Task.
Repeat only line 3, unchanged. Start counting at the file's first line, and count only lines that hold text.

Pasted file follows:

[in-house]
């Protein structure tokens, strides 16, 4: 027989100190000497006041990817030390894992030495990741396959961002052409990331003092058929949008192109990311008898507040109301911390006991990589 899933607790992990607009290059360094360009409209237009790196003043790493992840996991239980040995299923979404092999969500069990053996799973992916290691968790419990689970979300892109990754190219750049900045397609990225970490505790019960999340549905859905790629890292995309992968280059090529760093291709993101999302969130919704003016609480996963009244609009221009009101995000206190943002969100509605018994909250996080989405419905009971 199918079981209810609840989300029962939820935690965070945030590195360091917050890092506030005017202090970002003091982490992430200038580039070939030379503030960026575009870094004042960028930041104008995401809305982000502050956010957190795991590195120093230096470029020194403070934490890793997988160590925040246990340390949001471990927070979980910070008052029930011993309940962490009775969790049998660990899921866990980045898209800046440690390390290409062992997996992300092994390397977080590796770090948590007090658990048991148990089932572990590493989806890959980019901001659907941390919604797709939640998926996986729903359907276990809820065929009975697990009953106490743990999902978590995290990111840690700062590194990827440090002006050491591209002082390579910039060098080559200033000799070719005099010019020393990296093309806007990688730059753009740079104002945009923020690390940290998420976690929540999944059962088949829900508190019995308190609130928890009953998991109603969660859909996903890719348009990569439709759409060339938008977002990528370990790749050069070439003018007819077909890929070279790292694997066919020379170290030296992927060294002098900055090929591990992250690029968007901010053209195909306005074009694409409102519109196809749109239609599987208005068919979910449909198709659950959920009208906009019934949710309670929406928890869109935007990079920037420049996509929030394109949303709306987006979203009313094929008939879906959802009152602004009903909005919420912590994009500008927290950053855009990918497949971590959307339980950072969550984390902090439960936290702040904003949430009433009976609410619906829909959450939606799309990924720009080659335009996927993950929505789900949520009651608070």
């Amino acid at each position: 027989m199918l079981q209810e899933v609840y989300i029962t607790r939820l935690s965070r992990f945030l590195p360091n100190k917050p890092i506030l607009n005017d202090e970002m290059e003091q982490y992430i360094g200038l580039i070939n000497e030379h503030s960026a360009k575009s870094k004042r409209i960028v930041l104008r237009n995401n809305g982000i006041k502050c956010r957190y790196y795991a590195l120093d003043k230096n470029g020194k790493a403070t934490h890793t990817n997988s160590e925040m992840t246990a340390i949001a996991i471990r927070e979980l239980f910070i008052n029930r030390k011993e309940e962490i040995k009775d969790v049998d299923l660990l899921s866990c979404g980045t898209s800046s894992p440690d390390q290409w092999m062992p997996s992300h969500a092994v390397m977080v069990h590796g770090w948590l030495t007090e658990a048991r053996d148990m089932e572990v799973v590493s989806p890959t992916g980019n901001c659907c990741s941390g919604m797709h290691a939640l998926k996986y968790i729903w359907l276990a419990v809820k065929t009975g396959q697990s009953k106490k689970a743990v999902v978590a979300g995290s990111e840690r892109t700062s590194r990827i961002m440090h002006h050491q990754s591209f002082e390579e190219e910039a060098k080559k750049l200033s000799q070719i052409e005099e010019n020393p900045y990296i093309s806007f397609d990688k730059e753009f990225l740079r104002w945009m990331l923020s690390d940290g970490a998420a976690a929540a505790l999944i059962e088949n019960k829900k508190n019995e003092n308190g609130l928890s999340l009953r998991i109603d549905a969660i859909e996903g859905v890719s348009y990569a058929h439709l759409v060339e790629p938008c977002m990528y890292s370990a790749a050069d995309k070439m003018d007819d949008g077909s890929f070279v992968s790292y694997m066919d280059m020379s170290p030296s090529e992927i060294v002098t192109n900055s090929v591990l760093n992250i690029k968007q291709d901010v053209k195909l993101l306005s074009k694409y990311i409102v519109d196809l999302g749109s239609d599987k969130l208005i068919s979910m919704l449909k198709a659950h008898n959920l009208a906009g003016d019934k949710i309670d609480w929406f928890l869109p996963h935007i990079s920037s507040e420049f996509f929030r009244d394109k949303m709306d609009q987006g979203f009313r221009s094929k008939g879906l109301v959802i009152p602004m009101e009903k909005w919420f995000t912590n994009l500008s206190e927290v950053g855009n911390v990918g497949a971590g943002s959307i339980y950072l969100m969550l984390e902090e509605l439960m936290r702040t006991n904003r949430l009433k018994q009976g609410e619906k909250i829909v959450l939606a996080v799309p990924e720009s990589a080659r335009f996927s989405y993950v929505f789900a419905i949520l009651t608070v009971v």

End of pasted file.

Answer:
């Amino acid at each position: 027989m199918l079981q209810e899933v609840y989300i029962t607790r939820l935690s965070r992990f945030l590195p360091n100190k917050p890092i506030l607009n005017d202090e970002m290059e003091q982490y992430i360094g200038l580039i070939n000497e030379h503030s960026a360009k575009s870094k004042r409209i960028v930041l104008r237009n995401n809305g982000i006041k502050c956010r957190y790196y795991a590195l120093d003043k230096n470029g020194k790493a403070t934490h890793t990817n997988s160590e925040m992840t246990a340390i949001a996991i471990r927070e979980l239980f910070i008052n029930r030390k011993e309940e962490i040995k009775d969790v049998d299923l660990l899921s866990c979404g980045t898209s800046s894992p440690d390390q290409w092999m062992p997996s992300h969500a092994v390397m977080v069990h590796g770090w948590l030495t007090e658990a048991r053996d148990m089932e572990v799973v590493s989806p890959t992916g980019n901001c659907c990741s941390g919604m797709h290691a939640l998926k996986y968790i729903w359907l276990a419990v809820k065929t009975g396959q697990s009953k106490k689970a743990v999902v978590a979300g995290s990111e840690r892109t700062s590194r990827i961002m440090h002006h050491q990754s591209f002082e390579e190219e910039a060098k080559k750049l200033s000799q070719i052409e005099e010019n020393p900045y990296i093309s806007f397609d990688k730059e753009f990225l740079r104002w945009m990331l923020s690390d940290g970490a998420a976690a929540a505790l999944i059962e088949n019960k829900k508190n019995e003092n308190g609130l928890s999340l009953r998991i109603d549905a969660i859909e996903g859905v890719s348009y990569a058929h439709l759409v060339e790629p938008c977002m990528y890292s370990a790749a050069d995309k070439m003018d007819d949008g077909s890929f070279v992968s790292y694997m066919d280059m020379s170290p030296s090529e992927i060294v002098t192109n900055s090929v591990l760093n992250i690029k968007q291709d901010v053209k195909l993101l306005s074009k694409y990311i409102v519109d196809l999302g749109s239609d599987k969130l208005i068919s979910m919704l449909k198709a659950h008898n959920l009208a906009g003016d019934k949710i309670d609480w929406f928890l869109p996963h935007i990079s920037s507040e420049f996509f929030r009244d394109k949303m709306d609009q987006g979203f009313r221009s094929k008939g879906l109301v959802i009152p602004m009101e009903k909005w919420f995000t912590n994009l500008s206190e927290v950053g855009n911390v990918g497949a971590g943002s959307i339980y950072l969100m969550l984390e902090e509605l439960m936290r702040t006991n904003r949430l009433k018994q009976g609410e619906k909250i829909v959450l939606a996080v799309p990924e720009s990589a080659r335009f996927s989405y993950v929505f789900a419905i949520l009651t608070v009971v």